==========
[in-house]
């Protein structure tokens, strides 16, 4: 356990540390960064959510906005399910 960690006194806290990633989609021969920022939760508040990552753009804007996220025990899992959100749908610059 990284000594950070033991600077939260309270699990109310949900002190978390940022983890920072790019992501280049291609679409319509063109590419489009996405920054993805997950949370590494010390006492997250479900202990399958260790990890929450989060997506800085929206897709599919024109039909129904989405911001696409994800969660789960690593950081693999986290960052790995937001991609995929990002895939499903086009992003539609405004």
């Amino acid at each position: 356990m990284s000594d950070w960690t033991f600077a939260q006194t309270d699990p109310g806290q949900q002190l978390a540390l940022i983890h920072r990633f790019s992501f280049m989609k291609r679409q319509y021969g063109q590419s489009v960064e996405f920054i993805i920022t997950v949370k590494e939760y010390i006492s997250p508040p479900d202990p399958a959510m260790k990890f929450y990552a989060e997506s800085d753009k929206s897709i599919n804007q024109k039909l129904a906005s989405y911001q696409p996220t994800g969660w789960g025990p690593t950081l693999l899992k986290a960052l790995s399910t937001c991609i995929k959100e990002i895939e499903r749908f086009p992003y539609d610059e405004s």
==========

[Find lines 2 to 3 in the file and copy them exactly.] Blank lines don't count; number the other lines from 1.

């Protein structure tokens, strides 16, 4: 356990540390960064959510906005399910 960690006194806290990633989609021969920022939760508040990552753009804007996220025990899992959100749908610059 990284000594950070033991600077939260309270699990109310949900002190978390940022983890920072790019992501280049291609679409319509063109590419489009996405920054993805997950949370590494010390006492997250479900202990399958260790990890929450989060997506800085929206897709599919024109039909129904989405911001696409994800969660789960690593950081693999986290960052790995937001991609995929990002895939499903086009992003539609405004």
């Amino acid at each position: 356990m990284s000594d950070w960690t033991f600077a939260q006194t309270d699990p109310g806290q949900q002190l978390a540390l940022i983890h920072r990633f790019s992501f280049m989609k291609r679409q319509y021969g063109q590419s489009v960064e996405f920054i993805i920022t997950v949370k590494e939760y010390i006492s997250p508040p479900d202990p399958a959510m260790k990890f929450y990552a989060e997506s800085d753009k929206s897709i599919n804007q024109k039909l129904a906005s989405y911001q696409p996220t994800g969660w789960g025990p690593t950081l693999l899992k986290a960052l790995s399910t937001c991609i995929k959100e990002i895939e499903r749908f086009p992003y539609d610059e405004s």